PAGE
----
A unique story about Appalachia and the healing power of the written word.

Pub Date: May 7, 2019

ISBN: 978-1-4926-7152-7

Page Count: 320

Publisher: Sourcebooks Landmark

Review Posted Online: Feb. 28, 2019

Kirkus Reviews Issue: March 15, 2019

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Whitehead continues the African-American artists' inquiry into race mythology and history with rousing audacity and...

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THE UNDERGROUND RAILROAD

What if the metaphorical Underground Railroad had been an actual…underground railroad, complete with steam locomotive pulling a “dilapidated box car” along a subterranean nexus of steel tracks?

For roughly its first 60 pages, this novel behaves like a prelude to a slave narrative which is, at once, more jolting and sepulchral than the classic firsthand accounts of William Wells Brown and Solomon Northup. Its protagonist, Cora, is among several African-American men and women enslaved on a Georgia plantation and facing a spectrum of savage indignities to their bodies and souls. A way out materializes in the form of an educated slave named Caesar, who tells her about an underground railroad that can deliver her and others northward to freedom. So far, so familiar. But Whitehead, whose eclectic body of work encompasses novels (Zone One, 2011, etc.) playing fast and loose with “real life,” both past and present, fires his most daring change-up yet by giving the underground railroad physical form. This train conveys Cora, Caesar, and other escapees first to a South Carolina also historically unrecognizable with its skyscrapers and its seemingly, if microscopically, more liberal attitude toward black people. Compared with Georgia, though, the place seems so much easier that Cora and Caesar are tempted to remain, until more sinister plans for the ex-slaves’ destiny reveal themselves. So it’s back on the train and on to several more stops: in North Carolina, where they’ve not only abolished slavery, but are intent on abolishing black people, too; through a barren, more forbidding Tennessee; on to a (seemingly) more hospitable Indiana, and restlessly onward. With each stop, a slave catcher named Ridgeway, dispensing long-winded rationales for his wicked calling, doggedly pursues Cora and her diminishing company of refugees. And with every change of venue, Cora discovers anew that “freedom was a thing that shifted as you looked at it, the way a forest is dense with trees up close but from outside, the empty meadow, you see its true limits.” Imagine a runaway slave novel written with Joseph Heller’s deadpan voice leasing both Frederick Douglass’ grim realities and H.P. Lovecraft’s rococo fantasies…and that’s when you begin to understand how startlingly original this book is.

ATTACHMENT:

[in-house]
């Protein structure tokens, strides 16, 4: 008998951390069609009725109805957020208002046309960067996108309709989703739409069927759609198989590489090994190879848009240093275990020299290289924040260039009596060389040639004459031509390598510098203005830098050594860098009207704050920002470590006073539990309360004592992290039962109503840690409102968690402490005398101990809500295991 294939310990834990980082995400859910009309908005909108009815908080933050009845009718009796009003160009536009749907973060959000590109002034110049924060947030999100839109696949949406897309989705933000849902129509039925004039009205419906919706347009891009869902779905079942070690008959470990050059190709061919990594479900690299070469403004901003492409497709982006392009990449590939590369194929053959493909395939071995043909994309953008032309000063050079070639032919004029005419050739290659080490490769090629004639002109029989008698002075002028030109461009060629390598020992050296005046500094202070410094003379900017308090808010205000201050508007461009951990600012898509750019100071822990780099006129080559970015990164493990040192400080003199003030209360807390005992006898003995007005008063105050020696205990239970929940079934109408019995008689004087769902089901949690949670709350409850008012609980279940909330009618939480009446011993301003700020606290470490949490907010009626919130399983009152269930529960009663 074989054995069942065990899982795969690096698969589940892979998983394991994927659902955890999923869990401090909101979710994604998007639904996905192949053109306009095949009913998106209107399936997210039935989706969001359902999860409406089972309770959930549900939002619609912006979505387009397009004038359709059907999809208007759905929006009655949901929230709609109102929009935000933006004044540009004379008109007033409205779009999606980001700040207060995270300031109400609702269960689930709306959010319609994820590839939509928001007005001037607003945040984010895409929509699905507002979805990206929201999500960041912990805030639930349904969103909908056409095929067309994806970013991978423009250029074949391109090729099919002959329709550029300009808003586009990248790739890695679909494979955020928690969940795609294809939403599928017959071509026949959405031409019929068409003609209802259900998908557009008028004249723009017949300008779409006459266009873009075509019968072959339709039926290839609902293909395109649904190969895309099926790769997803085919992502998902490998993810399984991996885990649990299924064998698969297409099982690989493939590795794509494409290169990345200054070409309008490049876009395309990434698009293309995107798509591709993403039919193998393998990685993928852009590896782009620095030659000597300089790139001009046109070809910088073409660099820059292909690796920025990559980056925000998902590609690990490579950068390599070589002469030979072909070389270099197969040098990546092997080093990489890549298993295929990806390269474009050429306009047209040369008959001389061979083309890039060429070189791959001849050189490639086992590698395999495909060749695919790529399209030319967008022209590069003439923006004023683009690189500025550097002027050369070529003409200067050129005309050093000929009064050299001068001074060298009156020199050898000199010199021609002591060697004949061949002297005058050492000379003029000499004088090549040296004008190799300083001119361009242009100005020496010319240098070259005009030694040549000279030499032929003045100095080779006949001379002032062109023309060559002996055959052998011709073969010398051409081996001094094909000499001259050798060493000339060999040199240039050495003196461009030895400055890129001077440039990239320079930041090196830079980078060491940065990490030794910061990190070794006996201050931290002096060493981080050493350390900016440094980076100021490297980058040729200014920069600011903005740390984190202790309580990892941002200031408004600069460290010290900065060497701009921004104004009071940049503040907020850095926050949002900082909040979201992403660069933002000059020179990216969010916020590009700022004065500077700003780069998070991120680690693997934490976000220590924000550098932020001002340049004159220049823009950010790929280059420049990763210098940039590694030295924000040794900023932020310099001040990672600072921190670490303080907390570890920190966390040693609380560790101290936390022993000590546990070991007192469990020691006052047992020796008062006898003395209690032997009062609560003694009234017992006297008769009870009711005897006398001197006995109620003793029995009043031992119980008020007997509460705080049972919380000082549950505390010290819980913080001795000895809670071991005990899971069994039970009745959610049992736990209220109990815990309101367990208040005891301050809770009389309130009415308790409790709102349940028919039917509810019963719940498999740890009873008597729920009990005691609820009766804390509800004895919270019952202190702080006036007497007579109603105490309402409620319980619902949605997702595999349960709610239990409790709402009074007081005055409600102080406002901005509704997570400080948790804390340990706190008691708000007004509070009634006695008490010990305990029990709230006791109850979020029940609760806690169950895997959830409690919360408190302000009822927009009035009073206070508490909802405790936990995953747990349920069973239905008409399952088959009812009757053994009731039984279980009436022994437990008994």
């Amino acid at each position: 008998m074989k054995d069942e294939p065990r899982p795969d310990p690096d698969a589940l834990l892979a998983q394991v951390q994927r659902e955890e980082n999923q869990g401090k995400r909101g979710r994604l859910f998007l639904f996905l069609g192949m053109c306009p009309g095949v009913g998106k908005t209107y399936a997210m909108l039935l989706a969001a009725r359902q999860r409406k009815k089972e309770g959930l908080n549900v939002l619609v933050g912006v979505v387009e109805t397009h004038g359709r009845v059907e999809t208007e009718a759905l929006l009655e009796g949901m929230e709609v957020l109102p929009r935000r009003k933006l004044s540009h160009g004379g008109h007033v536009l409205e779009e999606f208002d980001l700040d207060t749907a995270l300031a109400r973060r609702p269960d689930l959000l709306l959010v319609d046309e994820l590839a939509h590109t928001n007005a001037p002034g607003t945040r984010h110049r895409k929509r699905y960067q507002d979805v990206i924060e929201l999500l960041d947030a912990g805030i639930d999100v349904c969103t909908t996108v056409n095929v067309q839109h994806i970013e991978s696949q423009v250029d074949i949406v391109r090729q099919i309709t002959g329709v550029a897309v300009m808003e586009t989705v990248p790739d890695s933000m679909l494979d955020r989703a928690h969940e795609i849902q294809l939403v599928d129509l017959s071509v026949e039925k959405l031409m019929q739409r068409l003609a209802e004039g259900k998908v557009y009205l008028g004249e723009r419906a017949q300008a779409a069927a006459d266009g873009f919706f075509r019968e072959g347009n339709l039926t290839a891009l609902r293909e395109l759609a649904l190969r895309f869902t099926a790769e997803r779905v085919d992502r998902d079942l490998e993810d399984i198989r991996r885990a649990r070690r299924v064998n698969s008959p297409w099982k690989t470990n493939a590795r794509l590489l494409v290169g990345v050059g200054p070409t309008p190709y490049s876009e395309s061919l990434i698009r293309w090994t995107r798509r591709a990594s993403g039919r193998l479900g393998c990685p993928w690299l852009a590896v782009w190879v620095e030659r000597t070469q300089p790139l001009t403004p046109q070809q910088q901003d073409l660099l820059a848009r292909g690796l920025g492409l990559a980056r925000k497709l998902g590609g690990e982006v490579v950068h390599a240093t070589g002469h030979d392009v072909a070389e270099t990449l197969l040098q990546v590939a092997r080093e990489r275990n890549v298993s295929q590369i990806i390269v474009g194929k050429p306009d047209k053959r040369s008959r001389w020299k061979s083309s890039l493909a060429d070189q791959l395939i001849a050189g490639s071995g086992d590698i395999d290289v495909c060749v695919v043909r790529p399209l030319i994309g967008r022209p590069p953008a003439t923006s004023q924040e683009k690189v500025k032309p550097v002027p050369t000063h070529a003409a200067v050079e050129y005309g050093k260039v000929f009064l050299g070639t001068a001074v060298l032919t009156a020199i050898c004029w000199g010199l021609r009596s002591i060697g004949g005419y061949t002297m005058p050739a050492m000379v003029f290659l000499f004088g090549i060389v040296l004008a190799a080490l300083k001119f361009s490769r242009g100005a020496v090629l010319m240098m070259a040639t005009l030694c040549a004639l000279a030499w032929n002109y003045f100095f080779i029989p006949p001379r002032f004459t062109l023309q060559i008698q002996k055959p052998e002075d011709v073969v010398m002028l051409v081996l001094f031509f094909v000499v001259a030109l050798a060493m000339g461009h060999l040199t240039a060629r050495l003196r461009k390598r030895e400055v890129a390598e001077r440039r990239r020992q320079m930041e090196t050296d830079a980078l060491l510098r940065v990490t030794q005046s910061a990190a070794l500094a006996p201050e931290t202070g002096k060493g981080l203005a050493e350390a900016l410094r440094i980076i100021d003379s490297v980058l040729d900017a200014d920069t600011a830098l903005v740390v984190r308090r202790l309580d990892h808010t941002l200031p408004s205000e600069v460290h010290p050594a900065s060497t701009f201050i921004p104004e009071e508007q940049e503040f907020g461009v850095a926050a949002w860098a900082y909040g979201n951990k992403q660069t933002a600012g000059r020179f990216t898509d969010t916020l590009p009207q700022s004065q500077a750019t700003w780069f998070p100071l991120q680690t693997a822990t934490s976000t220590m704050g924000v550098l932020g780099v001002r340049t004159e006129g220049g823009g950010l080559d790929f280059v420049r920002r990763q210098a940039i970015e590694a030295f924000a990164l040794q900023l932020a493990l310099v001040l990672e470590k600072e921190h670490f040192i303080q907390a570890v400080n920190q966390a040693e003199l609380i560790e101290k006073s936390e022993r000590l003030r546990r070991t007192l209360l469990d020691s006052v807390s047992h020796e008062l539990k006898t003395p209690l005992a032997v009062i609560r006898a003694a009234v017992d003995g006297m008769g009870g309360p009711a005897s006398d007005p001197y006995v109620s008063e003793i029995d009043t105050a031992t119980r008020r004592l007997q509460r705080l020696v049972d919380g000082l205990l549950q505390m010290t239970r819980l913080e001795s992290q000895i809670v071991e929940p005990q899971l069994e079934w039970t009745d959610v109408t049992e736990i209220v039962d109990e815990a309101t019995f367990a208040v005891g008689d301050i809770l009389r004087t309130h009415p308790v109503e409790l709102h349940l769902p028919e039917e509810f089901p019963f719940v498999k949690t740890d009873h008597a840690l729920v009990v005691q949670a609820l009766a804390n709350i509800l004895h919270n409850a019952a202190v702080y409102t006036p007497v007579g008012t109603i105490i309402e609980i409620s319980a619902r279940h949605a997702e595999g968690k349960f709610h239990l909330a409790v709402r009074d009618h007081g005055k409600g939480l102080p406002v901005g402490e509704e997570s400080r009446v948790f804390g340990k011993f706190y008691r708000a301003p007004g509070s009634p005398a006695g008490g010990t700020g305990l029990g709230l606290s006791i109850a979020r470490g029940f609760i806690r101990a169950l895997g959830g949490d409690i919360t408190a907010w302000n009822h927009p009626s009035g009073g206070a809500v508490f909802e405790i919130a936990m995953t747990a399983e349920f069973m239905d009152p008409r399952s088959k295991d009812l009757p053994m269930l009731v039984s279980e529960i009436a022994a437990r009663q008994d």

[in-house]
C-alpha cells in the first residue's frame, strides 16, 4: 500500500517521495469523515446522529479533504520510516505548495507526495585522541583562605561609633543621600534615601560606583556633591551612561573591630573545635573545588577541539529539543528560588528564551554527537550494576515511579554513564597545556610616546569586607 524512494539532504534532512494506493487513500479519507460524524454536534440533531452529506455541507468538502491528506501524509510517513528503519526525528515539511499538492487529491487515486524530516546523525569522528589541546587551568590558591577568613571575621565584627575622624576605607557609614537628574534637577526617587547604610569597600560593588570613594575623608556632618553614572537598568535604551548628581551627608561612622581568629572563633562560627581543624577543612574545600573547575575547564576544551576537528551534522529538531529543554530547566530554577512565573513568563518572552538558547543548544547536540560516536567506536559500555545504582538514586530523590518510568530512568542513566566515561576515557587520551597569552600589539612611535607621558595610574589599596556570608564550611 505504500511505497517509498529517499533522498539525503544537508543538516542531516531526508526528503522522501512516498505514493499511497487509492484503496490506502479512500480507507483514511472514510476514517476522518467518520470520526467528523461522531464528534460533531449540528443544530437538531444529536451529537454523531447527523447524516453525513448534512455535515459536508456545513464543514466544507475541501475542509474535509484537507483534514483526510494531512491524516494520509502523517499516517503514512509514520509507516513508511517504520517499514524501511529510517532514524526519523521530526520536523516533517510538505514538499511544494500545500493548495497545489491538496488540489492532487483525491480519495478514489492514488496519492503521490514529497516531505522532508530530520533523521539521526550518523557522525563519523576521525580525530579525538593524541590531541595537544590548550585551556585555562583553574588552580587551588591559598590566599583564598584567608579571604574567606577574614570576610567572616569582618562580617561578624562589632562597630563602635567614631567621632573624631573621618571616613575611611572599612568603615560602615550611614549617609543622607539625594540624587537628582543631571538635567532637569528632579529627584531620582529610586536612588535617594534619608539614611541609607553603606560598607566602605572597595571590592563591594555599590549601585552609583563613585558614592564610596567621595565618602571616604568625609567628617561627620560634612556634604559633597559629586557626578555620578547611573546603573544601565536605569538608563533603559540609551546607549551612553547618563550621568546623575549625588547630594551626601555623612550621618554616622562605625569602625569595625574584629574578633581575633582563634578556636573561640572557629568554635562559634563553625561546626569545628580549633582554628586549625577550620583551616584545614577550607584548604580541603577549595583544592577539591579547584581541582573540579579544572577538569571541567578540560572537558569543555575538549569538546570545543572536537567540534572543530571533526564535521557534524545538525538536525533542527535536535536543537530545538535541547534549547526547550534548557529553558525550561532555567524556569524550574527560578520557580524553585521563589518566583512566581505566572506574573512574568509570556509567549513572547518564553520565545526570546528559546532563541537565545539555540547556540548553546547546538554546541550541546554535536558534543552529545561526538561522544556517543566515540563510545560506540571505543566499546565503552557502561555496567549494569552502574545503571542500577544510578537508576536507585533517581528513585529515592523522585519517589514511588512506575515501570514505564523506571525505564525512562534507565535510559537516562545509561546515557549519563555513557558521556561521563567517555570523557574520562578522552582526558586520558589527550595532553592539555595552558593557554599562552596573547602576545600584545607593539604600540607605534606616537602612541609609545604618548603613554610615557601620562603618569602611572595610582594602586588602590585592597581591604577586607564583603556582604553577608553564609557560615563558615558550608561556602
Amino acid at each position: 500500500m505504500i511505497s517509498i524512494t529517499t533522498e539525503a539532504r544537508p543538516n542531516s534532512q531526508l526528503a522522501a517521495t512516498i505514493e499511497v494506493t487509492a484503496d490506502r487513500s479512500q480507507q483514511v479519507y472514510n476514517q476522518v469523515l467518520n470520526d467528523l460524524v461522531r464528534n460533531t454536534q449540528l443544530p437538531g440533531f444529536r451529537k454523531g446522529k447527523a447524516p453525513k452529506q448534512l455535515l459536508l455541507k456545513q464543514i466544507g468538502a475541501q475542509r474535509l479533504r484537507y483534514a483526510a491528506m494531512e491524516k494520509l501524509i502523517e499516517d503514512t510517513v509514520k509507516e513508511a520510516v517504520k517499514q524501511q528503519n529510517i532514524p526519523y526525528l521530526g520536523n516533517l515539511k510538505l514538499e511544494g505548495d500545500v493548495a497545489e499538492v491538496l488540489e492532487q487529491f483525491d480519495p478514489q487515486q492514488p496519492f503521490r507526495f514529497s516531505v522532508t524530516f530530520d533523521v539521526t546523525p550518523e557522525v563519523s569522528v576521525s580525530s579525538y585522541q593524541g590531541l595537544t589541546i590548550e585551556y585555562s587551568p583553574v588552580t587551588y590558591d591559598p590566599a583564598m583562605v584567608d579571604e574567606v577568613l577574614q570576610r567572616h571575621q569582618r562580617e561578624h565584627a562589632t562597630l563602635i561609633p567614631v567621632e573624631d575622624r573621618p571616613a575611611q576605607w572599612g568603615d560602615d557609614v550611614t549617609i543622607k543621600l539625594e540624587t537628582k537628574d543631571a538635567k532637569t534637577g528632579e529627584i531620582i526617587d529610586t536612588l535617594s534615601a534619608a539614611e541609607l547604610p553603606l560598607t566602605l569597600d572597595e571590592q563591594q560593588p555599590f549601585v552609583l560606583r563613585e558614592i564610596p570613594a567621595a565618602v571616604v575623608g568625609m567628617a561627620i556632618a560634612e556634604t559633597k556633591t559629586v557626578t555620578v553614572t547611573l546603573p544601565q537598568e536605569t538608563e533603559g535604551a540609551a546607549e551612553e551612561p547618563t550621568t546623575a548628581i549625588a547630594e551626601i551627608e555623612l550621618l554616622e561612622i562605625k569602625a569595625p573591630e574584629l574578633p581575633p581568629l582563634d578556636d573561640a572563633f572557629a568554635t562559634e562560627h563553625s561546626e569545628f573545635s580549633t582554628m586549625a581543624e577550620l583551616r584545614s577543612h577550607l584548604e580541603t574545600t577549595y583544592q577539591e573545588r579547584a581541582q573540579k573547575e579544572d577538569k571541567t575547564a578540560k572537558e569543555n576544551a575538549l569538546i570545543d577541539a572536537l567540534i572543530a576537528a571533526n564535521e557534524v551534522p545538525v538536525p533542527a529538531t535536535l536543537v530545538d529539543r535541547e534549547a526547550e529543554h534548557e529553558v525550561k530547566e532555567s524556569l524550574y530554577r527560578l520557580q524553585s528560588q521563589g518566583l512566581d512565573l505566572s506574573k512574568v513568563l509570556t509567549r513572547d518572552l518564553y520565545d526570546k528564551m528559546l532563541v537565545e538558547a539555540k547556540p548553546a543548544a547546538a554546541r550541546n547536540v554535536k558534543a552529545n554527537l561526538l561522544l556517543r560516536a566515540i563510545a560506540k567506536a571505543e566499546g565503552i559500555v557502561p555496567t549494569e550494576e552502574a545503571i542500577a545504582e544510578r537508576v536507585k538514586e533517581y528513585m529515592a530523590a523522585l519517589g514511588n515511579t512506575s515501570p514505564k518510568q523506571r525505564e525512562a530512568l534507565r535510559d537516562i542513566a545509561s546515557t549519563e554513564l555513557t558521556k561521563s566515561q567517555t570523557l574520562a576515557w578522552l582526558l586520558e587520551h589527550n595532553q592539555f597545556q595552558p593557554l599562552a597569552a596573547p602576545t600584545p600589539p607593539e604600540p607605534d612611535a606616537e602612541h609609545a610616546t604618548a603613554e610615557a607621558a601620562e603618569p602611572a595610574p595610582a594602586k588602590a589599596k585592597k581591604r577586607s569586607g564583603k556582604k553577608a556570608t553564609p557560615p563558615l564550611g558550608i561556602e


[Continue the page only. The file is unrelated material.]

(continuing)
Whitehead continues the African-American artists' inquiry into race mythology and history with rousing audacity and razor-sharp ingenuity; he is now assuredly a writer of the first rank.

Pub Date: Sept. 13, 2016

ISBN: 978-0-385-53703-2

Page Count: 320

Publisher: Doubleday

Review Posted Online: April 13, 2016

Kirkus Reviews Issue: May 1, 2016